Growing up, a promise was made to me by the State of California. A promise of access to a system of quality public colleges and universities. A system that was accessible, affordable, and scalable. If I worked hard, I could choose from three tiers, based on my goals and individual academic achievements.
Today that opportunity has diminished. It is harder to believe in the promise of the Master Plan for Higher Education. It’s seems as if every morning, I wake up and there’s a new story about the deterioration of California’s master plan. Students are being squeezed out of campuses, paying more tuition, receiving fewer services, all while the fledgling system moves towards non-resident revenue-based enrollment initiatives.
The diminished access of our California public institutions is a topic I’ve blogged about since the 2008 economic downturn. I am a proud graduate of two California public institutions. I received my BA and MA from two different CSU campuses. Up until transition to my current position, I worked for an institution-based outreach program that served local students in that particular CSUs service area. I’ve seen the how budget cuts have affected faculty, staff, students, and the communities surrounding this college. I’ve been at protest where students advocate for access, at the same time the Board of Trustees is approving a tuition hike, and their campus is ramping up their out-of-state recruitment plans.
Needless to stay, I still believe in the promise. I spend my days trying to improve access to higher education, whether it’s at work, in my college advising project, places I volunteer, or through casual conversation. I was raised with the idea that education is the greatest institution for social transformation. By educating yourself, you are also educating your family and community.
In 2011, I made the choice to take a new position as an Admissions Counselor at a private, faith-based institution. I felt I had the opportunity to continue the legacy of providing a quality college education that was accessible and as much as possible, affordable. While interviewing, I made it clear that my passion was in college outreach programs and my experience was primarily at public universities. In the interviewing process, it was affirmed I would be able to recruit the same type of students as I did at the Cal State. I would be able to help first-generation students, low-income students, students of color, rural and migrant students achieve their goals of going to college.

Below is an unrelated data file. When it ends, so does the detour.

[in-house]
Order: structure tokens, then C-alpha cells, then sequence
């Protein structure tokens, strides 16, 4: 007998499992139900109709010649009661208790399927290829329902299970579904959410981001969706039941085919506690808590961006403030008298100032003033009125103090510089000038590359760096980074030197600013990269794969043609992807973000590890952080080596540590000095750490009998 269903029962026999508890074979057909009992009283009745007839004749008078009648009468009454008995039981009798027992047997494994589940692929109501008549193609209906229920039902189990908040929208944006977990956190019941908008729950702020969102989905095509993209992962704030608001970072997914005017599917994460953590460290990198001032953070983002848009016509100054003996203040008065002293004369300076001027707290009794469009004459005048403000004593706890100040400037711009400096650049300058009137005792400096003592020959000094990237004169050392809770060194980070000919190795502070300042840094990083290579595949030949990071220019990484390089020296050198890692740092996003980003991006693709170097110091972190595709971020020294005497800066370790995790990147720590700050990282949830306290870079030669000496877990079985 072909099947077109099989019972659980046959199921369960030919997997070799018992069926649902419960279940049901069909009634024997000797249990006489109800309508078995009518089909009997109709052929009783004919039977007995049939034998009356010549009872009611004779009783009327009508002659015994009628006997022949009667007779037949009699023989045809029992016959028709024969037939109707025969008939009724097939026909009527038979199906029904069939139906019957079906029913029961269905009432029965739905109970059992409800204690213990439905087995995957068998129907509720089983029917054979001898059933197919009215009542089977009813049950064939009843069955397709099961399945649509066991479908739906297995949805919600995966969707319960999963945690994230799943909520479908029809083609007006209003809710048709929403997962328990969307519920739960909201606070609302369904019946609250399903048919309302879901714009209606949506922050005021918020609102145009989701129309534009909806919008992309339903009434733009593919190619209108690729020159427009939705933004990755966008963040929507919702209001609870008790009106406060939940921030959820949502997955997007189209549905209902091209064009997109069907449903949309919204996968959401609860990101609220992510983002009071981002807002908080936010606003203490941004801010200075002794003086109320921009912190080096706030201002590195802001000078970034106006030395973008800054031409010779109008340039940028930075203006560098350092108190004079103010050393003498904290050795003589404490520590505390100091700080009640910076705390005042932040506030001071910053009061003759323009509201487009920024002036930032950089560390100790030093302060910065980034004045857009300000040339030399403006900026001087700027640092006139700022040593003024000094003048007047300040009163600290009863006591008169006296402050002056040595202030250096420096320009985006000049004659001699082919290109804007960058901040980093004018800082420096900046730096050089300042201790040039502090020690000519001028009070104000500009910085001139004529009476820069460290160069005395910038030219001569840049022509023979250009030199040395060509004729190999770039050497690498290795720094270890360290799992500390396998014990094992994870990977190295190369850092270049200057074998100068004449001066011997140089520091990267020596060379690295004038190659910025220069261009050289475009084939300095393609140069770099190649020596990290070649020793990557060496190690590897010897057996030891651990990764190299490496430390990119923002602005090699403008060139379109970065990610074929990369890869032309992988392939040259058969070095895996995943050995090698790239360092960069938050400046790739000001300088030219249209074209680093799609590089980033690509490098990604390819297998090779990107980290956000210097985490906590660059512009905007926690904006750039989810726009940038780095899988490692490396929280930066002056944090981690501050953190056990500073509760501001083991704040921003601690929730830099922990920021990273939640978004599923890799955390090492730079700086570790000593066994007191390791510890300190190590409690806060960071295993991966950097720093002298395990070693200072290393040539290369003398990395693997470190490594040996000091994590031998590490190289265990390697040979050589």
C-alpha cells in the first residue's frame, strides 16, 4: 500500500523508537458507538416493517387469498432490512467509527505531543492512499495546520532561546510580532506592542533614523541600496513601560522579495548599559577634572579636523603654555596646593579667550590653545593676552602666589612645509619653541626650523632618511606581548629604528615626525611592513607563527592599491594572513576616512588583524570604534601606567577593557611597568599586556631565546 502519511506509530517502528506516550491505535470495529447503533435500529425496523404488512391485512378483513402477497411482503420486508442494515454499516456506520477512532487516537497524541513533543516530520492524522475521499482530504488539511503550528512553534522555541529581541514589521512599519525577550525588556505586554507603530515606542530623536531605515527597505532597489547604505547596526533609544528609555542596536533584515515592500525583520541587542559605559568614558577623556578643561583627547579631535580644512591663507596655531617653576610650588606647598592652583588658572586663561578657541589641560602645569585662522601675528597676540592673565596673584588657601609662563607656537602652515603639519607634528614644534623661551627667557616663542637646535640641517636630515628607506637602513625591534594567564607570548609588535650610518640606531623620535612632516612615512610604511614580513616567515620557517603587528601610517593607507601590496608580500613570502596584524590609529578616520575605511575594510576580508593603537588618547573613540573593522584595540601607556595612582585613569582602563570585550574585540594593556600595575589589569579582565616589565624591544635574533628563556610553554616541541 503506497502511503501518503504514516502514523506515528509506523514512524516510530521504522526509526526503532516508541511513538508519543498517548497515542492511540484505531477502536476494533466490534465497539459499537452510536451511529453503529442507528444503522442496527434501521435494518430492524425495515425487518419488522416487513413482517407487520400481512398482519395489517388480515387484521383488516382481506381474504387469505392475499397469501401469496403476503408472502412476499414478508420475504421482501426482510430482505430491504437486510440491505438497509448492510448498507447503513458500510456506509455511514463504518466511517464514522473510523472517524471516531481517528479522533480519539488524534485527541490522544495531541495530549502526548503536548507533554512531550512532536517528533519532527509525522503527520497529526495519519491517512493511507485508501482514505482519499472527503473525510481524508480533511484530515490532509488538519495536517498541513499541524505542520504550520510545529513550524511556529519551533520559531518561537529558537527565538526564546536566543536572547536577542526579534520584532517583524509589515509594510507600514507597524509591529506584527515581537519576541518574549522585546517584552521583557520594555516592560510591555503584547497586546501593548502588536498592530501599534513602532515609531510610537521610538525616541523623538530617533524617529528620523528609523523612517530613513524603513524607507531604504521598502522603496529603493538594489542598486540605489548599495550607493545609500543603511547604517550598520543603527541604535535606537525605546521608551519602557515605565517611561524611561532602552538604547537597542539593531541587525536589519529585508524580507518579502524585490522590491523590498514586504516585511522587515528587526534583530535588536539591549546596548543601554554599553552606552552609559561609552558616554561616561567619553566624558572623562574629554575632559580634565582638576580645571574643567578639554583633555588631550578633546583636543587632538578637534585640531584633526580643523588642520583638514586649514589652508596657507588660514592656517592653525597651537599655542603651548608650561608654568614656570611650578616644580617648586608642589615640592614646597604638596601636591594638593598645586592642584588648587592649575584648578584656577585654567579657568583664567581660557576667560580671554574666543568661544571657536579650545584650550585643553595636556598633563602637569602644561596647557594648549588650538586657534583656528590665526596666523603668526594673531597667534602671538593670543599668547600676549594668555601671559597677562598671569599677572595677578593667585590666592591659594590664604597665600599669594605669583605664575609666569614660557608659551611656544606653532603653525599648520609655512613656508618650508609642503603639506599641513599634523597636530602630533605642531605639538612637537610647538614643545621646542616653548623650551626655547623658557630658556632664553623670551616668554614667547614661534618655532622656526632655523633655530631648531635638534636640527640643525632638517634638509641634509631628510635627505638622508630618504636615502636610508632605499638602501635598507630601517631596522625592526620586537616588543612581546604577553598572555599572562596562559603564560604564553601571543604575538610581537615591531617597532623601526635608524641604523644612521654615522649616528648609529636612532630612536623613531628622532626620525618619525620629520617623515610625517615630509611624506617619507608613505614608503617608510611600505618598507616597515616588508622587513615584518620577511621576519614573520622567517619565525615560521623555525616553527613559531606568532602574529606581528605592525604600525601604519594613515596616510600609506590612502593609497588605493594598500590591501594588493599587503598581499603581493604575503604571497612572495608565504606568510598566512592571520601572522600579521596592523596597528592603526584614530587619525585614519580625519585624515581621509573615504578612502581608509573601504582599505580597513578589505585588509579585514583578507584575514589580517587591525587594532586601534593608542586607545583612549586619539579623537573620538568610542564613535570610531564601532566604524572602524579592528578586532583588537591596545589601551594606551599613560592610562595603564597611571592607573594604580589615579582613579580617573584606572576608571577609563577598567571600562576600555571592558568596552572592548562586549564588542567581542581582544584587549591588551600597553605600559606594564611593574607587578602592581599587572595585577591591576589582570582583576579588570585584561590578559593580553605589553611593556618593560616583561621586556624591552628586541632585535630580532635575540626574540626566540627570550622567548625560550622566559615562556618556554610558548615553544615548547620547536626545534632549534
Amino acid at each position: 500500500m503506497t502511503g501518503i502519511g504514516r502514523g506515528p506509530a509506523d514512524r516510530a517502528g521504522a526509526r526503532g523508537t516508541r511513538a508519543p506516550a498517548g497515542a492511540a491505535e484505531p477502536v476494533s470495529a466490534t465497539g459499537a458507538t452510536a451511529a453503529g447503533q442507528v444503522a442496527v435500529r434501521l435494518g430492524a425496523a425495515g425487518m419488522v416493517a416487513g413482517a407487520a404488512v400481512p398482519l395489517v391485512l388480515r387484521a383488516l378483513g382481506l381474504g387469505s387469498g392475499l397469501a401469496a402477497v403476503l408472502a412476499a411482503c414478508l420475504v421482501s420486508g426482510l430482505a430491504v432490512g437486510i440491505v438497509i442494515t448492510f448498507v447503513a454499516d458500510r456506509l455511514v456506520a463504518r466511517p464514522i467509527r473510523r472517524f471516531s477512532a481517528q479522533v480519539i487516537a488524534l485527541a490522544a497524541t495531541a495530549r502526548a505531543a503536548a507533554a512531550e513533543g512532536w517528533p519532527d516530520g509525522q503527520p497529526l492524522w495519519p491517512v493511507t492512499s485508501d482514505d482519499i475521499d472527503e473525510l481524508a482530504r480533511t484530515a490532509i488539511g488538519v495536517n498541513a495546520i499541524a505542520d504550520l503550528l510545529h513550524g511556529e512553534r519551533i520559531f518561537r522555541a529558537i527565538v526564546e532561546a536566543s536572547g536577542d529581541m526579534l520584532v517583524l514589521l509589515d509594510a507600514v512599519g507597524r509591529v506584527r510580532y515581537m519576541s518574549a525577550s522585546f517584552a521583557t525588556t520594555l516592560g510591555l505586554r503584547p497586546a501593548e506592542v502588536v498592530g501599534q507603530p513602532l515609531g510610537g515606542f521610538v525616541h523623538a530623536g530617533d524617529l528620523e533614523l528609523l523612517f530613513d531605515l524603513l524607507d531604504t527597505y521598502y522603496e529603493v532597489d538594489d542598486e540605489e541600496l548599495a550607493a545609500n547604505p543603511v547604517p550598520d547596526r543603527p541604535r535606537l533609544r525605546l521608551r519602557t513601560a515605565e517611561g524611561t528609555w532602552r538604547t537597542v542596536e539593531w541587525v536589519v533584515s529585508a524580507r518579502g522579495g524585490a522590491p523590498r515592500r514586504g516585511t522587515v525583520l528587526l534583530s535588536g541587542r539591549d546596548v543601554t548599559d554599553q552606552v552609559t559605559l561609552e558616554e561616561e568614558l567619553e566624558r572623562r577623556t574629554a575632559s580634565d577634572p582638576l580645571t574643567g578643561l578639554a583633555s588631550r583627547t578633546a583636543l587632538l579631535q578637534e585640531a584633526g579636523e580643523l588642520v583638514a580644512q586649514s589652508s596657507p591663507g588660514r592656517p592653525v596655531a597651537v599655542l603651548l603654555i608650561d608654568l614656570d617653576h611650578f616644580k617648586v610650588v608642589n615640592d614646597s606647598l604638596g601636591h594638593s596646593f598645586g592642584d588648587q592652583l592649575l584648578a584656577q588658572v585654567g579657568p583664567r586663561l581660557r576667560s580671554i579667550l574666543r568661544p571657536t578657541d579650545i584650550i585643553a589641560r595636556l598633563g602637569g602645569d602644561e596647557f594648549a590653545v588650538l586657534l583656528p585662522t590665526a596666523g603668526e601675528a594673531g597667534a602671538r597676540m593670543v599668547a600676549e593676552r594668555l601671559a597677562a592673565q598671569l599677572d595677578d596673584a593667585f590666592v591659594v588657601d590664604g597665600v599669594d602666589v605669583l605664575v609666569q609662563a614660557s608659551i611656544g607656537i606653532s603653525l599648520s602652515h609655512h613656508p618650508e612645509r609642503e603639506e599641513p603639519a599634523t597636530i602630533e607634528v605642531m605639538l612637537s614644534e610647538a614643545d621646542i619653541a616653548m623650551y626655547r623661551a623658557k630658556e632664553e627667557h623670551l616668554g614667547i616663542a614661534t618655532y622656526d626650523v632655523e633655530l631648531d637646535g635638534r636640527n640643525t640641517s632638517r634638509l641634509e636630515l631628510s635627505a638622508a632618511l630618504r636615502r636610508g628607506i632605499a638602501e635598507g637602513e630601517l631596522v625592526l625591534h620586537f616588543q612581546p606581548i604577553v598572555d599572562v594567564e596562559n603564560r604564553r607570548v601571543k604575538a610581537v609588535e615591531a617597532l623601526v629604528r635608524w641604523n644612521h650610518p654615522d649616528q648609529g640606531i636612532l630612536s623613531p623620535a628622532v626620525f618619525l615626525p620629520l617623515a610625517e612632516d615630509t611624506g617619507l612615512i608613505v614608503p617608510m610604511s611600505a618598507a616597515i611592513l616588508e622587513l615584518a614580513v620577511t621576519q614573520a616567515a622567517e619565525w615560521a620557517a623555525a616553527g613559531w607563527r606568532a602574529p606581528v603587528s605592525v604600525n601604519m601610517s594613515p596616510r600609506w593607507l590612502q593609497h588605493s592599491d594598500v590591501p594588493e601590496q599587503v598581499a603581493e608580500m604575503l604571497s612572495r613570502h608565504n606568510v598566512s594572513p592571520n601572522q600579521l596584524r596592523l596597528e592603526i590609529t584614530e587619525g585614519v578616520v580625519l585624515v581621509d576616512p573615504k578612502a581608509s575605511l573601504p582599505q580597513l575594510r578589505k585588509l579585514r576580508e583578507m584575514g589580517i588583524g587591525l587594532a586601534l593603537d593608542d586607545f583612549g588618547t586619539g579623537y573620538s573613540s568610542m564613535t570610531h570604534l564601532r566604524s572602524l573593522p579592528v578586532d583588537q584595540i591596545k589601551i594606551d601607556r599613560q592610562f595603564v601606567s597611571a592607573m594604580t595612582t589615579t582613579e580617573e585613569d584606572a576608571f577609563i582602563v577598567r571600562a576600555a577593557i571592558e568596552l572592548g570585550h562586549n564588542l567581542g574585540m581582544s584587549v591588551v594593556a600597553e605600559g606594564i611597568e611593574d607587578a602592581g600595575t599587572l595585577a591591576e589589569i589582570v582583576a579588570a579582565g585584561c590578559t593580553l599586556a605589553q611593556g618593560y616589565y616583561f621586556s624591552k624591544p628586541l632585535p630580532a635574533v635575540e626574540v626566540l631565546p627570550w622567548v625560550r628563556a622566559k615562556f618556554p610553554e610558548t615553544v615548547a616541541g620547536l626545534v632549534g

After reading the latest Chronicle article, I was reminded how many California high school students are feeling “squeezed out.” A year ago, a study was released by the National University System Institute for Policy Research which outlined ways all post-secondary providers, particularly private ones, could increase college access and participation in California. In Making It Happen: Increasing College Access and Participation in California Higher Education, the authors posed the question, “How might private colleges and universities help the state address its capacity issues?”
I asked myself, how can my institution work towards increasing access? As a tuition-driven institution, can we also be committed to providing access to our local communities? I had a conversation with my director, as I remember it, she stated, “being a faith-based institution, we have a Catholic and social responsibility to provide access to students in our communities and make sure they are successful.”
As an admissions counselor, it’s my responsibility to educate and empower students to go to college. To show students and families the vast opportunities and options that exists in our state. To expand their college knowledge, helping them explore all post-secondary institution types and increasing access to higher education.
In the time I’ve been here we’ve expanded our outreach efforts in Los Angeles, Inland Empire, and Imperial Valley areas. We have explored ways to include non-cognitive measures in our evaluation of students. We’ve dedicated time to work one-on-one with students to maximize their financial aid packages. As was promised to me, I wanted to showcase an accessible, affordable, and quality institution. Although I don’t work for a public college, I am doing my best to make my current institution as accessible as they once were. This is my way of paying it forward. My way to show the promise of a college education is still alive.
As a hit the road, I am assured that even though my institution is tuition-driven, we are more so mission-driven. And our mission keeps me committed to providing access to students who seek a college education. I accept that responsibility and look forward to expanding college access as I interact with students and families at high school visits, college fairs, and financial aid workshops this fall.